After years of embracing what is essentially a harm reduction approach to drug policy, the Scottish Labor Party (SLP) has recently turned toward a hard-line approach, with calls for drug users to embrace abstinence and plans to stop drug users from having children. But that doesn't sit well with Scottish parliament candidate and SLP member Norman Murray, who late last week lambasted his party's new drug policies as "simplistic and wrong."
"I just don't feel my own party's views on the drugs issues are necessarily the right ones," Murray said. "I think they might send out the wrong message to drug users, particularly people who are trying to come off heroin or crack cocaine. It's too simplistic a view to suggest people should go into cold turkey."
Murray took special umbrage at the SLP's embrace of "contracts" with drug users which would bar them from having children. "It is complete and utter nonsense," he said. "I just found that distasteful and it is part of the wrong message we are sending people."
Instead of taking a hard line, the SLP should embrace radical drug policy reform, including decriminalizing marijuana and possibly even harder drugs, said Murray, who is currently head of the East Lothian Council. "Decriminalization of cannabis is something I believe we should be arguing for. My own party isn't arguing that, but it's a view I strongly hold. Such a policy would take cannabis out of the black market," he said. "Criminalization is not working, and the police will tell you that. Cannabis does not lead to class A drugs, but it does allow the dealers to experiment with young people."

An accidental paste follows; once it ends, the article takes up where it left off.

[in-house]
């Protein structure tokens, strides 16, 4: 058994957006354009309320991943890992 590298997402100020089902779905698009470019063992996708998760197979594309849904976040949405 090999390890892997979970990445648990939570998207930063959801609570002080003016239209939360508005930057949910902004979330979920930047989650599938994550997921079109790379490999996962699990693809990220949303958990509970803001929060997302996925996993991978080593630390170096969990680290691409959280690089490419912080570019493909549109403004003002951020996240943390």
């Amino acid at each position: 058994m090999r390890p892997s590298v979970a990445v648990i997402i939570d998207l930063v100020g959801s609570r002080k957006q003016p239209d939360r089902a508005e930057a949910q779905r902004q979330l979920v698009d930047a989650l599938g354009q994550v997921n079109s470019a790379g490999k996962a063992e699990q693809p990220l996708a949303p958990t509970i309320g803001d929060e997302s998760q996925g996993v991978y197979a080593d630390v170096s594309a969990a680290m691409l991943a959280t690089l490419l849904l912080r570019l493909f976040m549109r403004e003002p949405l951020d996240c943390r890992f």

Perhaps the same should be done with heroin and cocaine, Murray suggested. "There is a strong argument coming from the police and medical people that says we should maybe be looking at licensing heroin and cocaine, creating a more controlled environment," he said.
Murray is in line to replace retiring Member of the Scottish Parliament Susan Deacon, who has already articulated similar criticisms of the new party line on drug policy. Deacon, a former health minister recently accused the SLP of offering "knee-jerk responses and blanket solutions" to Scotland's drug problems. "The fact is, it's time to get real," she said. "The demonization of drugs and drugs users may make for rabble-rousing speeches and sensationalist headlines, but it does little to promote understanding of what is really going on in our society."
But the reformist views of Murray and Deacon are not party policy, and an SLP spokesman was quick to distance the party from their remarks. "I simply cannot agree with Norman's reported comments," said the spokesman. "I am sure that anyone who has looked at the detail of what Labor is doing in the fight against drugs will see clearly that we have the right policy to tackle the cause and effects of drugs in Scotland."
And so goes the debate within Scotland's ruling political party.